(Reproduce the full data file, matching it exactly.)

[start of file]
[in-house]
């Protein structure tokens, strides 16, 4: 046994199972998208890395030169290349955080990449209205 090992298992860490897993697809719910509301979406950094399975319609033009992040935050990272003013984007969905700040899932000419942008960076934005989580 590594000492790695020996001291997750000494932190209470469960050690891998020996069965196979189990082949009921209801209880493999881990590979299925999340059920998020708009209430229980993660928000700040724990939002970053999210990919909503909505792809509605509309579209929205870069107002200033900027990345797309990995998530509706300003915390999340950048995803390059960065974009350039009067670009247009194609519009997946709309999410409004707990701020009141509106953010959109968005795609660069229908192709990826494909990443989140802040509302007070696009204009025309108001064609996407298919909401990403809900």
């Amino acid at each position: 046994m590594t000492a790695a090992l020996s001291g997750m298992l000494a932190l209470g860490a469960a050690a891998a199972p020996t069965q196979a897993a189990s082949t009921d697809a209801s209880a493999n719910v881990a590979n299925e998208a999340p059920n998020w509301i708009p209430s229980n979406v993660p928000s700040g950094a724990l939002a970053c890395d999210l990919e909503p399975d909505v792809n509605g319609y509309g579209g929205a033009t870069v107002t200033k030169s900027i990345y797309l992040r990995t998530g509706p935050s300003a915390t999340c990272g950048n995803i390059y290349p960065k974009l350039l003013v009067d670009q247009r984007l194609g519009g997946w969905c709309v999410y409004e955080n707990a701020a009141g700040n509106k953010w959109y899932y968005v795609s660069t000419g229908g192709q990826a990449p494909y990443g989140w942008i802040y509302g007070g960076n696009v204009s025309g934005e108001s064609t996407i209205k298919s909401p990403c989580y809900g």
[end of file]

[in-house]
């Protein structure tokens, strides 16, 4: 046994199972998208890395030169290349955080990449209205 090992298992860490897993697809719910509301979406950094399975319609033009992040935050990272003013984007969905700040899932000419942008960076934005989580 590594000492790695020996001291997750000494932190209470469960050690891998020996069965196979189990082949009921209801209880493999881990590979299925999340059920998020708009209430229980993660928000700040724990939002970053999210990919909503909505792809509605509309579209929205870069107002200033900027990345797309990995998530509706300003915390999340950048995803390059960065974009350039009067670009247009194609519009997946709309999410409004707990701020009141509106953010959109968005795609660069229908192709990826494909990443989140802040509302007070696009204009025309108001064609996407298919909401990403809900």
């Amino acid at each position: 046994m590594t000492a790695a090992l020996s001291g997750m298992l000494a932190l209470g860490a469960a050690a891998a199972p020996t069965q196979a897993a189990s082949t009921d697809a209801s209880a493999n719910v881990a590979n299925e998208a999340p059920n998020w509301i708009p209430s229980n979406v993660p928000s700040g950094a724990l939002a970053c890395d999210l990919e909503p399975d909505v792809n509605g319609y509309g579209g929205a033009t870069v107002t200033k030169s900027i990345y797309l992040r990995t998530g509706p935050s300003a915390t999340c990272g950048n995803i390059y290349p960065k974009l350039l003013v009067d670009q247009r984007l194609g519009g997946w969905c709309v999410y409004e955080n707990a701020a009141g700040n509106k953010w959109y899932y968005v795609s660069t000419g229908g192709q990826a990449p494909y990443g989140w942008i802040y509302g007070g960076n696009v204009s025309g934005e108001s064609t996407i209205k298919s909401p990403c989580y809900g």